Have you ever thought about putting together a bodies exhibit of all the artfully done kills from the past seasons?


Bryan Fuller: “I would love to do that because I would love to see a bodyworks exhibit of François Dagenais’ work on Hannibal. He has created such unique pieces and the scope of them is often hard to translate on screen when you’re looking at them in person. There have been several times where the cast has actually had to look at the piece and then walk out because they were sort of horrified by it. And then they have to re-approach it from a craft perspective to get back into the scene.

You know, the big obstacle in that exhibit is that we reused a lot of the same bodies over and over again. We’ll cut off heads and put like a [different]head on the body and that sort of thing. So they’ve been cannibalized, for lack of a better word, in their revisitations in the show. But I’m so glad that you think that way about the show’s representation of this body dysmorphia artwork which is very Cronenbergian in its inspiration. I do look at them as pieces of art, and oftentimes they are inspired by art where I’ll see a painting in Paris and take a picture of it on my iPhone and then bring it in and say like, ‘How do we do this?’ Like the Treeman from Season 2, there was this wonderful exhibit in the Museum of Hunting in Paris which is a spectacular museum if you get a chance to go see it. It’s wonderful. They had these paintings that were botanical and basically botanical meat. And so those things have a tendency to stick in my craw then I’ll say, like, ‘How do we bring this to life? How do I communicate how struck I was by seeing this image for the first time to the audience and share that with them?’ A lot of the instinct is just to share things that I think are cool and hope that the audience isn’t too freaked out.”

What was your favorite so far?

Bryan Fuller: “One of the favorites would be the Cello Man because the nature of that. I love the cello as an instrument. I think it’s gorgeous and sumptuous and creates such a resonant sound that the idea of turning a human being into that beautiful of an instrument even in its horror and stringing a cello with the vocal chords and playing them with a bow was kind of delightfully perverse. And also in the development of that story, the conversations that I had with Brian Reitzell about the first musical instruments being made from bones hollowed out to become flutes and things like that, that it felt sort of connective in a way that when you listen to a piece of music and it travels right through your sternum and you feel connected to it and you have an emotional reaction, it feels like there’s something almost primal in music coming from the body, traveling through the body and elevating into an artistic experience.”

There was an early episode where a young girl at Quantico in Will’s class walks up to him like she’s going to ask him something and then walks away. Was that Clarice Starling?

Bryan Fuller: “I know exactly what moment you’re talking about. We had talked about is this her class? Is this Clarice Starling’s class? And there was the motivation there to hint at a Clarice-type character. But also there was a little bit of Indiana Jones and Raiders of Lost Ark of the young woman (who painted) ‘Love You’ on her eyelid, and Will Graham bringing such a charmer in his own strange way that he was eliciting that response from his student as well.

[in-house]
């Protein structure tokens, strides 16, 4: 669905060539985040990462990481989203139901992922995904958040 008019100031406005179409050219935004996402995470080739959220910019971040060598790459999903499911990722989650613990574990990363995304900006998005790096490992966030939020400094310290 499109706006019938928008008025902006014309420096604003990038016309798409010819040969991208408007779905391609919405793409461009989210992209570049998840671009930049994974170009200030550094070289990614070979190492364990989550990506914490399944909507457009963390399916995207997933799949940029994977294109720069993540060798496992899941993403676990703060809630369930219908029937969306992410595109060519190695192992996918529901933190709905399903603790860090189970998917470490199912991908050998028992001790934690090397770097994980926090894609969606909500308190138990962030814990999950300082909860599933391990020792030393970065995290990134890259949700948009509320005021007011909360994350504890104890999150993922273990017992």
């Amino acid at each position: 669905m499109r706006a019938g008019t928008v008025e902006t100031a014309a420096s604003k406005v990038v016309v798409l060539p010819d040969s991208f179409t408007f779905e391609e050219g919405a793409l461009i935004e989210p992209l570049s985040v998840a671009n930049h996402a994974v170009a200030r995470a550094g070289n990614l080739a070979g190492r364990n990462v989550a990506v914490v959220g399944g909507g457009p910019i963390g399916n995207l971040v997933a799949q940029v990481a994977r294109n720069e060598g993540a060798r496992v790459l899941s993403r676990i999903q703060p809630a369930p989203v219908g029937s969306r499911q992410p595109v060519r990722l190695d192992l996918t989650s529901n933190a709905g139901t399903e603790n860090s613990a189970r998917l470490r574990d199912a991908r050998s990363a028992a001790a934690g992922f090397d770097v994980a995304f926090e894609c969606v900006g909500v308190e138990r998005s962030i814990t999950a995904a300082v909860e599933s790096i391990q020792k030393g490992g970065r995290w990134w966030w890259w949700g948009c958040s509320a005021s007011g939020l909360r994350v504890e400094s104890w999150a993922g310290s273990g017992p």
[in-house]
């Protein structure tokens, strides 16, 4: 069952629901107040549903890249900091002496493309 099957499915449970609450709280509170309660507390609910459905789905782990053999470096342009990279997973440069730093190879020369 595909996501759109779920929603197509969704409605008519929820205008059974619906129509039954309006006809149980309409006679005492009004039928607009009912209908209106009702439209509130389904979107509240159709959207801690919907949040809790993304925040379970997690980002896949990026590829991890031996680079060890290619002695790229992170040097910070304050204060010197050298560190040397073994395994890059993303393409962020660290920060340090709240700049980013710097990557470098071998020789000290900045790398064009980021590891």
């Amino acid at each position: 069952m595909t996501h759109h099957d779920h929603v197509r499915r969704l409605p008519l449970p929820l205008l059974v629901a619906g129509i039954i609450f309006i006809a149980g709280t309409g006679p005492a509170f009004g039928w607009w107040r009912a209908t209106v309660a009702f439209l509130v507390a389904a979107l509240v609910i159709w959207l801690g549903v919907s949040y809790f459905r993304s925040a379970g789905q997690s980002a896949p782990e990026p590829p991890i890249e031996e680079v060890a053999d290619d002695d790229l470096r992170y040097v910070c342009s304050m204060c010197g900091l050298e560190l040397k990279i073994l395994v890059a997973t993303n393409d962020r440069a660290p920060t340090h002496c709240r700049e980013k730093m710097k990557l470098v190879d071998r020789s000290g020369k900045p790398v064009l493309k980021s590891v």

You know, we talk about Clarice quite a bit on the show. And as you may know, there’s certain rights issues tangled up in it. But there’s something about if we do ever tell Clarice Starling’s story, I think it might be interesting to change ethnicities on Clarice and get a different perspective of a Southern young woman’s experience and put race as a component in that woman’s view of the world. Race is oftentimes a tricky subject just because it makes some people cringe, but I think it is absolutely a defining trait of people and characters and fictions.

Part of me wants to do a Clarice that would be a non-white Clarice and have a different angle into that story that gives it layers that we haven’t seen because it’s going to be really hard to top Jodie Foster. When you said Clarice about that young woman, you know, that young white woman, my reaction was first I’m hoping if we ever do that that we don’t cast a white actress. But if we do, I hope it’s somebody like Ellen Page.”

And one quick Heroes Reborn question. How do you feel about Heroes coming back as Heroes Reborn?

Bryan Fuller: “I’m actually very excited about it. It’s funny because they’re filming in Toronto and I’m good friends with Jack Coleman and Zach Levi so I’ve been getting to see those guys. We’ve had breakfast in a few times and loving catching up with them and hearing about the show. It sounds fantastic and exciting.

And I love that experience. That first season of Heroes was one of the best television experiences I’ve had. It was such an amazing collaboration. There were so many wonderful writers working on that season and everyone had such a passionate voice in the direction of the storytelling. I think that translated to the screen, and so I have really good feelings about Heroes and I hope that Reborn connects with the audience in a wonderful way.

Of course there is a part of me that would love to write for Hayden Panettiere again. I had so much fun writing for her in that first season. And if my dance card wasn’t full, I probably would have been very aggressive with Tim Kring and NBC in saying, ‘Let me collaborate on something with Hayden and let us write a great episode for Claire,’ because I can’t tell you what a great gift it was to be a part of that first season and what wonderful energy it was and to have the network behind the show and the way it did. I have incredibly fun memories of Heroes so I’m hoping it connects again.”